We’d like to talk a little about how we’ve been addressing working with UI elements using a highly componentised approach, and how Aurelia is really helpful to get you into that kind of thinking.

UI components

When we talk about a highly componentised approach, we mean how every element that is bound to appear in more than one place in our UI should be encapsulated into its own component. And even things that will not appear in more than one place, but represent a distinct visual or interface function.

No matter how insignificant one such component may seem, chances are it will grow and evolve in the future. You want to keep your codebase DRY, and your code easy to understand.

An illustrative example for us would be the follow button one can use in Ployst to follow/unfollow a stream. Initially it looked just like a toggleable option that could be implemented as a checkbox directly as part of a stream component (e.g. the stream card we use when we display a list of available streams). But once that code (both presentational and behavioural) starts getting mixed up in the stream component, it becomes hard to reuse - we all know that when in a hurry, some developers may be tempted to use “reuse by copy paste” and end up with a harder to maintain codebase, inconsistent presentation etc.

The Aurelia way

In Aurelia, custom components are very easy to create, and based on the convention of having two matched files with the same base name:

  • Presentation: HTML markup (e.g. follow-button.html) - in Aurelia parlance, the view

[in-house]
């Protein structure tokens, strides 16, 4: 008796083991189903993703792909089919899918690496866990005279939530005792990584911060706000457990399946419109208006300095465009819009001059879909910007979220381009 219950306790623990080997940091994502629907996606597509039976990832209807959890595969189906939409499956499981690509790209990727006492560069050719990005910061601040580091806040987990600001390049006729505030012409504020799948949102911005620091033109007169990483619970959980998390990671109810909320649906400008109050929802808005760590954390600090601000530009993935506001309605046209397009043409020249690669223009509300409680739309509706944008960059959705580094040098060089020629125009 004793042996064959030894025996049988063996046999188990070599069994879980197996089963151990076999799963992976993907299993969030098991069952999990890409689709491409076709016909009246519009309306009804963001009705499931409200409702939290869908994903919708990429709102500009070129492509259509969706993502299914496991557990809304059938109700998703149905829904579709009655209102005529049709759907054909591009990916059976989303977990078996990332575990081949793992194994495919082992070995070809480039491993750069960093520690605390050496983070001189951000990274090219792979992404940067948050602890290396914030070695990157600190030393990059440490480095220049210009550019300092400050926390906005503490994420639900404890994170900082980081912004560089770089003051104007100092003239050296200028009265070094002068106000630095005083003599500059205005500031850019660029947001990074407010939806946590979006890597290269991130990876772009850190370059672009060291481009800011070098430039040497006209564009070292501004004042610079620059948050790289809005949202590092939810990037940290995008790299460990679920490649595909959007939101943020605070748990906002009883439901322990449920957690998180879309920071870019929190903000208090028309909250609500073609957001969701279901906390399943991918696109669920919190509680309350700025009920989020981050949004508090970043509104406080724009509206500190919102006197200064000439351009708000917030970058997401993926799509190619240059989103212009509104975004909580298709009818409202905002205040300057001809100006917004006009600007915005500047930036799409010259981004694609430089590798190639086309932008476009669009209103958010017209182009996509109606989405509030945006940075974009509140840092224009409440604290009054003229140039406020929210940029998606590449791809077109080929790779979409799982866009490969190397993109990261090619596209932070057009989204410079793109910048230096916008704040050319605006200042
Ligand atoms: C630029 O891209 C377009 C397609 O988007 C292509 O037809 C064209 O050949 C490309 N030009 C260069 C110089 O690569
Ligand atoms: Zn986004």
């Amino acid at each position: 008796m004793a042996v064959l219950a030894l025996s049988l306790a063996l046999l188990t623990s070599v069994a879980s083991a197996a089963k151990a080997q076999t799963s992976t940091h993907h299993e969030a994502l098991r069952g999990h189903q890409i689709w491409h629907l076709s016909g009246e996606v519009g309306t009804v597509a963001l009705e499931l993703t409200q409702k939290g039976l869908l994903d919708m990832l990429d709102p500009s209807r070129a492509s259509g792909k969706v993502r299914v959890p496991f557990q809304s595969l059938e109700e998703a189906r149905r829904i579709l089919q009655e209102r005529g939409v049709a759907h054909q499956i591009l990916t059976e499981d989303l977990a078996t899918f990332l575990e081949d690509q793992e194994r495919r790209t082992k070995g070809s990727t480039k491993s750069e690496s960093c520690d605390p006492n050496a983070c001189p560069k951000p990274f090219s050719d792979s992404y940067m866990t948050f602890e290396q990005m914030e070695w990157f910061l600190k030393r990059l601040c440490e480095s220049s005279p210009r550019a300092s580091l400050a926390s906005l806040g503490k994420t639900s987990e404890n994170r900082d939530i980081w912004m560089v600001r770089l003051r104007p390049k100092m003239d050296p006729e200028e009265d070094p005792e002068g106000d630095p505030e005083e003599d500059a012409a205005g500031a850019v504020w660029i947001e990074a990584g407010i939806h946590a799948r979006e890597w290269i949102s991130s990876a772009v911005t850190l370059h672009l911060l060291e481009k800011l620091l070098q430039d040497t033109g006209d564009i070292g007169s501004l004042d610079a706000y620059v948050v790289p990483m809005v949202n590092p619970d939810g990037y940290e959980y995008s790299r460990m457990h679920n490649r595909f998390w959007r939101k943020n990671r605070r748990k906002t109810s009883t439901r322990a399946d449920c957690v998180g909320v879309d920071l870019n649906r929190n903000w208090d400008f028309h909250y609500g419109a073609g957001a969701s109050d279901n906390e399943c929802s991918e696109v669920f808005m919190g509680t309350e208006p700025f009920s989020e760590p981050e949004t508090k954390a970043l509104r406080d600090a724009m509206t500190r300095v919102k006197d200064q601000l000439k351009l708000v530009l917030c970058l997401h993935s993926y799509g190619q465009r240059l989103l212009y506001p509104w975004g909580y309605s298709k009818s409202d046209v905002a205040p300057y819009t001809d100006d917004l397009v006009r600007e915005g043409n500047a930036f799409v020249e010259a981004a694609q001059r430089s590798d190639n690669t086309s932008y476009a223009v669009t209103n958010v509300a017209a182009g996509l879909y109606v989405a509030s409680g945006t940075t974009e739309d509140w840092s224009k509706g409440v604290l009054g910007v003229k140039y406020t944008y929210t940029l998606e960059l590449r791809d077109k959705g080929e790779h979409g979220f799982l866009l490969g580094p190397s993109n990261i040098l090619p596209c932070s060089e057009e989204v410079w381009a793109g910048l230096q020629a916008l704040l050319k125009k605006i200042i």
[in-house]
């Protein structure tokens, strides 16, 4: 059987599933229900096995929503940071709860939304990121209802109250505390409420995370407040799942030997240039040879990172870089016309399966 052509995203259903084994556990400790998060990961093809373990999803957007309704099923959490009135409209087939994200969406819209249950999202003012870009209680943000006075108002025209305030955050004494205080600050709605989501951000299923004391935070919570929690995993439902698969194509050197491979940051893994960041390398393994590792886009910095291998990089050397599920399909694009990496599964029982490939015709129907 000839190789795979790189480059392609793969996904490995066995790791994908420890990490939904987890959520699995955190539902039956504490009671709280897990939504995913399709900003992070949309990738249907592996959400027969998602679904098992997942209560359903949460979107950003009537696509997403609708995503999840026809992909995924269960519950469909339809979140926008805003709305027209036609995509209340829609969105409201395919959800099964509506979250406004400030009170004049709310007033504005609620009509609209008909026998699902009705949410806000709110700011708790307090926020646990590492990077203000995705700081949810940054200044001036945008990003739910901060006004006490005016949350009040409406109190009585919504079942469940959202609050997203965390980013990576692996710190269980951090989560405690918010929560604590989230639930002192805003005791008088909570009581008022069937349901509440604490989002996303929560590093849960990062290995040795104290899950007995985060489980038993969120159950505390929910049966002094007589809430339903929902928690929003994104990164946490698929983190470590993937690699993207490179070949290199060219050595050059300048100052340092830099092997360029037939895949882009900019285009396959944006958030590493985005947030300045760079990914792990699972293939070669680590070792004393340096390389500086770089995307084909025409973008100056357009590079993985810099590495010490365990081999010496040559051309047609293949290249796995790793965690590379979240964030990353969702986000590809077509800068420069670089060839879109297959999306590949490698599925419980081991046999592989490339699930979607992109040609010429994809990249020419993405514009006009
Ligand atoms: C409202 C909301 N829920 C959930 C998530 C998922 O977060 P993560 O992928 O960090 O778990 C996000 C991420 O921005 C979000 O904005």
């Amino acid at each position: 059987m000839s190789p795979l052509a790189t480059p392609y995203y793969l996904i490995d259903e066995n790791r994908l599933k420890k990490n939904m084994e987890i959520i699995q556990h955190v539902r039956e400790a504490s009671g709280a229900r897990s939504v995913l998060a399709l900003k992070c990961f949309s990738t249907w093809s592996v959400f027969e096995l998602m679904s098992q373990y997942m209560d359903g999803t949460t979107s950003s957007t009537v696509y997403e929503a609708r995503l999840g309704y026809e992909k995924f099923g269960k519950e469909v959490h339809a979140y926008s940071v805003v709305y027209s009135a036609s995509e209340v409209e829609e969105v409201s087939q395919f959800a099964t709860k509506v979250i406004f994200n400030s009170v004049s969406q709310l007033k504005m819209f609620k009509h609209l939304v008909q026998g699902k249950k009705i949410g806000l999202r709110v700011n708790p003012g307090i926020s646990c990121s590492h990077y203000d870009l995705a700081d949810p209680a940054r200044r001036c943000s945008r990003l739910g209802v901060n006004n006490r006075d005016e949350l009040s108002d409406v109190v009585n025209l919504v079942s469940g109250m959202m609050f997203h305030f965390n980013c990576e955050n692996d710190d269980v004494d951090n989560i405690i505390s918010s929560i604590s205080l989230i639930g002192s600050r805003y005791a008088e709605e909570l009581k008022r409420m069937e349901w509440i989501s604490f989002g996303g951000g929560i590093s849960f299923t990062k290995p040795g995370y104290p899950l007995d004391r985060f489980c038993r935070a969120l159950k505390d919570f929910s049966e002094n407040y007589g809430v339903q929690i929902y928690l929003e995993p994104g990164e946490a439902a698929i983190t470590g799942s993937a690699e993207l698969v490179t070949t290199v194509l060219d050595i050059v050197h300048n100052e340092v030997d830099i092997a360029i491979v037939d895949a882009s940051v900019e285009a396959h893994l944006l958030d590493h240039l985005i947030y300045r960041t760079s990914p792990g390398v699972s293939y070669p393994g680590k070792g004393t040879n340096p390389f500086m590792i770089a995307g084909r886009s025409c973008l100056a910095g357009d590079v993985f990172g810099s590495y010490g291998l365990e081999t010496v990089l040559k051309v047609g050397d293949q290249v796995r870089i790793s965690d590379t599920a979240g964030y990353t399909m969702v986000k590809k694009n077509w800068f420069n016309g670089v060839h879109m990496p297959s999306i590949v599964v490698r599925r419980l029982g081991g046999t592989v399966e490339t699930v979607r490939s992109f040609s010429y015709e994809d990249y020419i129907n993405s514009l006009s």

• Behavior: javascript code (e.g. follow-button.js) - Aurelia calls this the view-model

Aurelia is really strong on both convention and separation of concerns. This makes it easy to structure your codebase cleanly, and there is much to thank for the thought that has been put into the framework.

One of the key points of Aurelia is that if your component doesn’t (yet) have any behaviour that requires Javascript, you can start with just the HTML file. This is great because you can draft all of the presentational aspects of your functionality up front by using small specialised components, and add behaviour later as required. With this in mind, there is no excuse not to have these components in place from early on. This helps you avoid spaghetti markup and have everything broken down into much simpler units.

This, as an example, is our blip-card.html, where we display a blip (the basic abstraction for any type of message in Ployst):

<template>
  <require from="components/avatar.html"></require>
  <require from="blips/blip-appearance-labels.html"></require>
  <require from="blips/blip-children.html"></require>
  <require from="blips/blip-date.html"></require>
  <require from="blips/blip-text"></require>
  <require from="blips/blips-count.html"></require>

  <div class="blip blip-card">
    <blip-appearance-labels if.bind="showAppearances" blip.bind="blip"></blip-appearance-labels>
    <avatar persona.bind="blip.creator" class="pull-left"></avatar>